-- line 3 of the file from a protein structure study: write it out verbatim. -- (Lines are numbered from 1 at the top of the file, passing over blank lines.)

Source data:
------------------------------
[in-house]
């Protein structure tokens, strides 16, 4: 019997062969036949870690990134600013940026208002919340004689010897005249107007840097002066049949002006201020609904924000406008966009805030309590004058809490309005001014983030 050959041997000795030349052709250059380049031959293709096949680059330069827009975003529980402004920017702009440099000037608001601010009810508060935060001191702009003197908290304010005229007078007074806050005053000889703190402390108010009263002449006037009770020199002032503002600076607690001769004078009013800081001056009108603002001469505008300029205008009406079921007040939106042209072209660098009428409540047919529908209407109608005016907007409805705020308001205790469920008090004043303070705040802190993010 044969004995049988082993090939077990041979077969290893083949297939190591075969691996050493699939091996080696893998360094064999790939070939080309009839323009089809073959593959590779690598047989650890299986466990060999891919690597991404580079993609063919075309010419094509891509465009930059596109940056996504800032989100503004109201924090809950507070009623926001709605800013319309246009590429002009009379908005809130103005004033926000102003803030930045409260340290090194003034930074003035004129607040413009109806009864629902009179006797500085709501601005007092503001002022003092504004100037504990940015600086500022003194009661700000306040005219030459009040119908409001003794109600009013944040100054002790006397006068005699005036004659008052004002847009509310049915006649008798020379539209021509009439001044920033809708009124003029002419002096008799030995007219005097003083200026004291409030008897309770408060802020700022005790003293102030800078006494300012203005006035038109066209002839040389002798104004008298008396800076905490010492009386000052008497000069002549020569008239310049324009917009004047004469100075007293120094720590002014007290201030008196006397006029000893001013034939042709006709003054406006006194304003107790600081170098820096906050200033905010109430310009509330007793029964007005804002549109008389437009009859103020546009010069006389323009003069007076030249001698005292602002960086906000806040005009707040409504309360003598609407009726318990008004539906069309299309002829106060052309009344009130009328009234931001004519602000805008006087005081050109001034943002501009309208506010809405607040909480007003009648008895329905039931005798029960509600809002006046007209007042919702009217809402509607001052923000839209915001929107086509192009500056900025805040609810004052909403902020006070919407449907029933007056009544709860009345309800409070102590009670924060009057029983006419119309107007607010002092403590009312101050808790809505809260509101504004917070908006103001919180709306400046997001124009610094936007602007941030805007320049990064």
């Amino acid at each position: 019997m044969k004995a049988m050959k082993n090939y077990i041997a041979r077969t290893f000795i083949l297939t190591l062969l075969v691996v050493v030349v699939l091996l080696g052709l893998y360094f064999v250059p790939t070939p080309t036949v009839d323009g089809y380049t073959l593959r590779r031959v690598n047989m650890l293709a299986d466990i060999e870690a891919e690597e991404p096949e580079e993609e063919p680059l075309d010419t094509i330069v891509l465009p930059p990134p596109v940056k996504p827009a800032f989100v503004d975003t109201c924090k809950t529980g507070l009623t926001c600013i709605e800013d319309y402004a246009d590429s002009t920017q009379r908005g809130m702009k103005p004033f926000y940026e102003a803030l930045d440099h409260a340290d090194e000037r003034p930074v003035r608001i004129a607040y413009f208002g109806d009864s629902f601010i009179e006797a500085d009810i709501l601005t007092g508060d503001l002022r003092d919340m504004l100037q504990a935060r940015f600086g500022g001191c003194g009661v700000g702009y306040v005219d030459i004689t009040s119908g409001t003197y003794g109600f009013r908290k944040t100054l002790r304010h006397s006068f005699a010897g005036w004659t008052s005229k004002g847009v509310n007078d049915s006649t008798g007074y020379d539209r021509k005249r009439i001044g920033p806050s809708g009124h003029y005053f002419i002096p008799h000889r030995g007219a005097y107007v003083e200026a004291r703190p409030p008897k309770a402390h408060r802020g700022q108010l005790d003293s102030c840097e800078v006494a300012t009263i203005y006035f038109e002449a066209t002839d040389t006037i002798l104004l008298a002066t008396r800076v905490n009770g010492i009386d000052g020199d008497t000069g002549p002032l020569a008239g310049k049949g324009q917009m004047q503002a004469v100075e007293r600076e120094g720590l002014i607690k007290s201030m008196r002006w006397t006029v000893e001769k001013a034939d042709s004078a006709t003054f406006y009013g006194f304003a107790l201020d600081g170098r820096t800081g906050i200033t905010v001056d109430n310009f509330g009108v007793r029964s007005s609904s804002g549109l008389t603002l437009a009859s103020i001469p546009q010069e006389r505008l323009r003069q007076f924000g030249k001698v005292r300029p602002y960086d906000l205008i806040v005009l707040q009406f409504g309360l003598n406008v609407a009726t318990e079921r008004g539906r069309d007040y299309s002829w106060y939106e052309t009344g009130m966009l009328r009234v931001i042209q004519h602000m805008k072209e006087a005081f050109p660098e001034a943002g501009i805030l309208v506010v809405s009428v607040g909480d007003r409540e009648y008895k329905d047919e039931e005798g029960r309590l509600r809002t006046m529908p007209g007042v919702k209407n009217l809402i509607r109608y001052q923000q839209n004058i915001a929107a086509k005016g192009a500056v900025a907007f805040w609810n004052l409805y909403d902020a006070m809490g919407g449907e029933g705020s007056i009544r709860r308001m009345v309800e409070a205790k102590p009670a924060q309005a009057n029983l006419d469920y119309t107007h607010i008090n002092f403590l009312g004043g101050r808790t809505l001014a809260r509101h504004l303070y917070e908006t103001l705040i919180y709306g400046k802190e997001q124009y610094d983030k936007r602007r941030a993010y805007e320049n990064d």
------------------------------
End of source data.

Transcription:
């Amino acid at each position: 019997m044969k004995a049988m050959k082993n090939y077990i041997a041979r077969t290893f000795i083949l297939t190591l062969l075969v691996v050493v030349v699939l091996l080696g052709l893998y360094f064999v250059p790939t070939p080309t036949v009839d323009g089809y380049t073959l593959r590779r031959v690598n047989m650890l293709a299986d466990i060999e870690a891919e690597e991404p096949e580079e993609e063919p680059l075309d010419t094509i330069v891509l465009p930059p990134p596109v940056k996504p827009a800032f989100v503004d975003t109201c924090k809950t529980g507070l009623t926001c600013i709605e800013d319309y402004a246009d590429s002009t920017q009379r908005g809130m702009k103005p004033f926000y940026e102003a803030l930045d440099h409260a340290d090194e000037r003034p930074v003035r608001i004129a607040y413009f208002g109806d009864s629902f601010i009179e006797a500085d009810i709501l601005t007092g508060d503001l002022r003092d919340m504004l100037q504990a935060r940015f600086g500022g001191c003194g009661v700000g702009y306040v005219d030459i004689t009040s119908g409001t003197y003794g109600f009013r908290k944040t100054l002790r304010h006397s006068f005699a010897g005036w004659t008052s005229k004002g847009v509310n007078d049915s006649t008798g007074y020379d539209r021509k005249r009439i001044g920033p806050s809708g009124h003029y005053f002419i002096p008799h000889r030995g007219a005097y107007v003083e200026a004291r703190p409030p008897k309770a402390h408060r802020g700022q108010l005790d003293s102030c840097e800078v006494a300012t009263i203005y006035f038109e002449a066209t002839d040389t006037i002798l104004l008298a002066t008396r800076v905490n009770g010492i009386d000052g020199d008497t000069g002549p002032l020569a008239g310049k049949g324009q917009m004047q503002a004469v100075e007293r600076e120094g720590l002014i607690k007290s201030m008196r002006w006397t006029v000893e001769k001013a034939d042709s004078a006709t003054f406006y009013g006194f304003a107790l201020d600081g170098r820096t800081g906050i200033t905010v001056d109430n310009f509330g009108v007793r029964s007005s609904s804002g549109l008389t603002l437009a009859s103020i001469p546009q010069e006389r505008l323009r003069q007076f924000g030249k001698v005292r300029p602002y960086d906000l205008i806040v005009l707040q009406f409504g309360l003598n406008v609407a009726t318990e079921r008004g539906r069309d007040y299309s002829w106060y939106e052309t009344g009130m966009l009328r009234v931001i042209q004519h602000m805008k072209e006087a005081f050109p660098e001034a943002g501009i805030l309208v506010v809405s009428v607040g909480d007003r409540e009648y008895k329905d047919e039931e005798g029960r309590l509600r809002t006046m529908p007209g007042v919702k209407n009217l809402i509607r109608y001052q923000q839209n004058i915001a929107a086509k005016g192009a500056v900025a907007f805040w609810n004052l409805y909403d902020a006070m809490g919407g449907e029933g705020s007056i009544r709860r308001m009345v309800e409070a205790k102590p009670a924060q309005a009057n029983l006419d469920y119309t107007h607010i008090n002092f403590l009312g004043g101050r808790t809505l001014a809260r509101h504004l303070y917070e908006t103001l705040i919180y709306g400046k802190e997001q124009y610094d983030k936007r602007r941030a993010y805007e320049n990064d």